The object of this invention is to provide an improved and more reliable automatic vent that is small, doesn't leak water, and may therefore be more acceptable for domestic and other applications that require miniaturisation of the vent.

SUMMARY OF THE INVENTION

According to the invention there is provided an automatic venting device for venting gas from a system containing liquid, comprising a body defining a connector for connecting to the system, a vent, a member defining an orifice and a valve seat on the member, the body defining a vent path from the connector through the orifice in the valve seat to the vent; a float valve movable between a closed position in which it engages the valve seat to close the vent path, and an open position in which it is spaced away from the valve seat to open the path, wherein the float valve sinks towards the open position in the absence of liquid in the system but is floated towards the closed position when liquid in the system reaches a predetermined level; and a subsidiary valve movable between an open position leaving the vent path open and a closed position in which the vent path is closed, wherein movement of the subsidiary valve to its closed position and back to its open position acts to move the float valve away from its closed position towards the open position.

Prior art vents using float valves have used the float valve alone as a single venting valve. Such prior art float valves have been too large for domestic use, and could not be shrunk. That is because radiator heating systems are pressurised in use and the pressure keeps the float valve in its raised position preventing venting even when the presence of air in the system causes the water level to drop.

In the apparatus according to the invention, on the other hand, the subsidiary valve causes the float valve to move away from its closed position to unseal it. The float valve is then no longer held in its closed position by air pressure and so venting can proceed if required.

The subsidiary valve may be a thermostatic valve which moves to its open position below a predetermined temperature and to its closed position above the predetermined temperature to close the flow path and engage the float valve to move it away from the float valve's closed position. The predetermined temperature may be in the range 30-80° C., preferably 30-50° C.

Alternatively, the apparatus may further comprise hygroscopic material that expands when in contact with liquid to move the subsidiary valve to its closed position, and contracts when the liquid level falls to allow the subsidiary valve to move to its open position. This allows the subsidiary valve to be controlled by water level.

A guide may be provided to locate the float valve constraining it to move between open and closed positions; the guide may comprise guide rails or it may be constituted by the inside face of a hollow body such as a hollow cylinder.

BRIEF DESCRIPTION OF THE DRAWINGS

Specific embodiments of the invention will now be described, purely by way of example, with reference to the accompanying drawing in which:

FIG. 1 shows a side section of a first embodiment of the vent according to the invention attached to a radiator vent port with the vent in the "cold" position and the radiator expelling air. This diagram applies for system draining conditions also.

FIG. 2 shows a cut-away view of the vent in the "cold" condition with the float valve raised (floated) position with cessation of air expulsion.

FIG. 3 shows the vent in the "hot" condition with the thermo-expansion valve operated and the float depressed (Auto-venting mode).

FIG. 4 shows an adaptor for narrow-threaded radiator vents.

FIG. 5 shows a side cross-sectional view of the vent valve according to a second embodiment attached to the radiator vent port with the vent in the open position and the radiator expelling air.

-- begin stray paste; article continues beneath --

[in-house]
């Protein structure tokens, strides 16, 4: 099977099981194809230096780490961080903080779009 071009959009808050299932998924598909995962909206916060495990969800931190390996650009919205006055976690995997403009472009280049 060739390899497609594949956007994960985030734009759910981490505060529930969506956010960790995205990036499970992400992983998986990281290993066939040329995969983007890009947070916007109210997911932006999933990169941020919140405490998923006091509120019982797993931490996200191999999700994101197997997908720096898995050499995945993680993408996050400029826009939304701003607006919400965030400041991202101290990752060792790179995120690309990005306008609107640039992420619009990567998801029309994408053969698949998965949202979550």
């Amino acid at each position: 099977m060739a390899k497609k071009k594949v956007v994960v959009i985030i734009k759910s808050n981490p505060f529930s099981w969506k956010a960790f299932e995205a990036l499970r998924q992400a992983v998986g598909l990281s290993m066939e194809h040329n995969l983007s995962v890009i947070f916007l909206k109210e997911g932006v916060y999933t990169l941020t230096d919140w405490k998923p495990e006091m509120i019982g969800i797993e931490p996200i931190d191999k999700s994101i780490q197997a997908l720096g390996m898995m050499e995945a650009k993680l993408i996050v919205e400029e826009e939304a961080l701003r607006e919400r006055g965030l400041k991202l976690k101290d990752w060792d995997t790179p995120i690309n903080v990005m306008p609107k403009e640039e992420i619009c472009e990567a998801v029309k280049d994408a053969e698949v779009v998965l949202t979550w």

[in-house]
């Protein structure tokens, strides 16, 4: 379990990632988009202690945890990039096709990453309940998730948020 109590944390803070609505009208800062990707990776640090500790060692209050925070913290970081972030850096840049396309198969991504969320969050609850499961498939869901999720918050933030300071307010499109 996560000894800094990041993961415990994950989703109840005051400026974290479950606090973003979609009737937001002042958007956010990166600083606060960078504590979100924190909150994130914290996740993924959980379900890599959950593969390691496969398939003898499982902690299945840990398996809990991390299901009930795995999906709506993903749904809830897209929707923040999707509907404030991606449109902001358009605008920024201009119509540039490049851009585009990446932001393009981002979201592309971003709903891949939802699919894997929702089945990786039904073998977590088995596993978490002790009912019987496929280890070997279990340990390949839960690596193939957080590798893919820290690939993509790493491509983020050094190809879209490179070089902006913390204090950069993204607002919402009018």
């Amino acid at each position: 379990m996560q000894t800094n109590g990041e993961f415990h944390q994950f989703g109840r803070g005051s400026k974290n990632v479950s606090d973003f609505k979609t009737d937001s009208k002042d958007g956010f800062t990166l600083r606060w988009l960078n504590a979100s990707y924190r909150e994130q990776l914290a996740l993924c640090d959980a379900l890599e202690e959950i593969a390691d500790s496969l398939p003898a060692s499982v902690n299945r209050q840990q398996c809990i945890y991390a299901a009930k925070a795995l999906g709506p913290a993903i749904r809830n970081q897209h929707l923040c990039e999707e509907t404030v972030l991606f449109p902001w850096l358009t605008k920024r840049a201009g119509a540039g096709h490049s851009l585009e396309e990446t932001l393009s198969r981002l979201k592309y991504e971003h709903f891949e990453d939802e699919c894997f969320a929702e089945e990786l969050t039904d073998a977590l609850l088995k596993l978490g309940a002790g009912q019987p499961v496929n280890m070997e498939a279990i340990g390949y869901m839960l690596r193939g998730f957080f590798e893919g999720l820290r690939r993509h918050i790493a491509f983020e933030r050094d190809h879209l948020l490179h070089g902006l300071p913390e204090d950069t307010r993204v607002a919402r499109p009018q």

FIG. 6 shows a like view of the vent of FIG. 5 with the float valve in the raised (floated) position with cessation of air expulsion.

FIG. 7 shows the vent of FIG. 5 in the "wet" condition with the fibre washers expanded and the float reset.

FIG. 8 shows an end view to illustrate the attachment of the vent to the system.

DETAILED DESCRIPTION

Referring to the drawing FIG. 1, the automatic venting device (vent) of the first embodiment comprises a body having a housing (10) rotatably mounted on a collar (1). The vent may be secured via a collar (1) to a radiator vent port (9) on a system, either by the standard sized thread, or, via an adapter as shown in FIG. 4 which is used for the narrow threaded type radiator vents.

The vent comprises a float valve (2) which is centred and rides inside the housing (10) located by guide rails (4), between a raised closed position (FIG. 2) and a lowered open position (FIG. 1). In the closed position the float engages with a valve seat (5) arranged around an orifice (27) in a plate member (29).

The housing defines an entry port (8), and an exit vent 11; there is a vent path between the entry port (8) and the vent through the orifice, that is closed when the float is in its closed position engaging the valve seat and so closing the orifice. The port (8) contains a gauze (13).

The float is shaped so that the airflow dynamics on its surfaces allow it to remain open with air flowing over it until a point where it engages the valve seat (5), due to floatation, to close the orifice. The float has no protuberances and tends to "depress" rather than rise when the venting air expels. The float can only raise via floatation by water entering the vent housing via the port (8) strained through the gauze (13). Integral to the float (at the top) is the float valve piston (23) that meets the seat (5) when raised.

In addition, there is a subsidiary valve in the form of a thermal expansion disc valve (21) taking the form of a single metallic convex disc (6) which when heated to a predetermined temperature "inverts". The disc is located above a cavity (14). Attached to the disc (6) is a thermal valve piston (7) which upon operation performs two functions. Firstly, it moves from its vent position to an operation position in which it engages against the upper portion of the valve seat (5) thus preventing air egress. Secondly, it depresses and unseals the float valve (FIG. 3).